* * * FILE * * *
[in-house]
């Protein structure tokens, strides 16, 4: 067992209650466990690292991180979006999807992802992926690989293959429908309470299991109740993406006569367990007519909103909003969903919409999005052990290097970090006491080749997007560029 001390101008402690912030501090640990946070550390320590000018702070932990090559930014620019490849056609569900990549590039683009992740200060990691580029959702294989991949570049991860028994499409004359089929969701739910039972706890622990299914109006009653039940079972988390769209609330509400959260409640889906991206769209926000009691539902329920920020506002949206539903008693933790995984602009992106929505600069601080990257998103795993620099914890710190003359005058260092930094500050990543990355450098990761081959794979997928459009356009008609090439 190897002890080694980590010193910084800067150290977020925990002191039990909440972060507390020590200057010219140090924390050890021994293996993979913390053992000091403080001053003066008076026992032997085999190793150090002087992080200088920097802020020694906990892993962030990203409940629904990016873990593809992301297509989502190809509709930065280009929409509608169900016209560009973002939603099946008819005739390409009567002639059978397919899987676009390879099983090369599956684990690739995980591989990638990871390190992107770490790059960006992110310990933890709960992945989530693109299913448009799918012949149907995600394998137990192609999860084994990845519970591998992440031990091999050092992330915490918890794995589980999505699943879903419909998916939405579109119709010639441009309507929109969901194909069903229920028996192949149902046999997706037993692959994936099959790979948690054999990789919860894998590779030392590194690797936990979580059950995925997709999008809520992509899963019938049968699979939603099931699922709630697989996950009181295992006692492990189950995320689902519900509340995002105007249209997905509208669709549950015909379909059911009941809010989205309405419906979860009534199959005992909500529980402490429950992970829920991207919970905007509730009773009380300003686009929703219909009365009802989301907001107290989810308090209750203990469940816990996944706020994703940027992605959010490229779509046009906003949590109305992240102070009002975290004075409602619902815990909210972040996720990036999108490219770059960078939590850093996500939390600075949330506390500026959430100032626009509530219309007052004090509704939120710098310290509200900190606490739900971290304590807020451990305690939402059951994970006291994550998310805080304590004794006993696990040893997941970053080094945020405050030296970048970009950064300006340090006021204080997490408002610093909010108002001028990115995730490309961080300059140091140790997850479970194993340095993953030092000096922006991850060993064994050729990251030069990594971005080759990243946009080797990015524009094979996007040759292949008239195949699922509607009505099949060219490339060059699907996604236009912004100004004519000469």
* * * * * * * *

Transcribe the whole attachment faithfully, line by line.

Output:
[in-house]
């Protein structure tokens, strides 16, 4: 067992209650466990690292991180979006999807992802992926690989293959429908309470299991109740993406006569367990007519909103909003969903919409999005052990290097970090006491080749997007560029 001390101008402690912030501090640990946070550390320590000018702070932990090559930014620019490849056609569900990549590039683009992740200060990691580029959702294989991949570049991860028994499409004359089929969701739910039972706890622990299914109006009653039940079972988390769209609330509400959260409640889906991206769209926000009691539902329920920020506002949206539903008693933790995984602009992106929505600069601080990257998103795993620099914890710190003359005058260092930094500050990543990355450098990761081959794979997928459009356009008609090439 190897002890080694980590010193910084800067150290977020925990002191039990909440972060507390020590200057010219140090924390050890021994293996993979913390053992000091403080001053003066008076026992032997085999190793150090002087992080200088920097802020020694906990892993962030990203409940629904990016873990593809992301297509989502190809509709930065280009929409509608169900016209560009973002939603099946008819005739390409009567002639059978397919899987676009390879099983090369599956684990690739995980591989990638990871390190992107770490790059960006992110310990933890709960992945989530693109299913448009799918012949149907995600394998137990192609999860084994990845519970591998992440031990091999050092992330915490918890794995589980999505699943879903419909998916939405579109119709010639441009309507929109969901194909069903229920028996192949149902046999997706037993692959994936099959790979948690054999990789919860894998590779030392590194690797936990979580059950995925997709999008809520992509899963019938049968699979939603099931699922709630697989996950009181295992006692492990189950995320689902519900509340995002105007249209997905509208669709549950015909379909059911009941809010989205309405419906979860009534199959005992909500529980402490429950992970829920991207919970905007509730009773009380300003686009929703219909009365009802989301907001107290989810308090209750203990469940816990996944706020994703940027992605959010490229779509046009906003949590109305992240102070009002975290004075409602619902815990909210972040996720990036999108490219770059960078939590850093996500939390600075949330506390500026959430100032626009509530219309007052004090509704939120710098310290509200900190606490739900971290304590807020451990305690939402059951994970006291994550998310805080304590004794006993696990040893997941970053080094945020405050030296970048970009950064300006340090006021204080997490408002610093909010108002001028990115995730490309961080300059140091140790997850479970194993340095993953030092000096922006991850060993064994050729990251030069990594971005080759990243946009080797990015524009094979996007040759292949008239195949699922509607009505099949060219490339060059699907996604236009912004100004004519000469």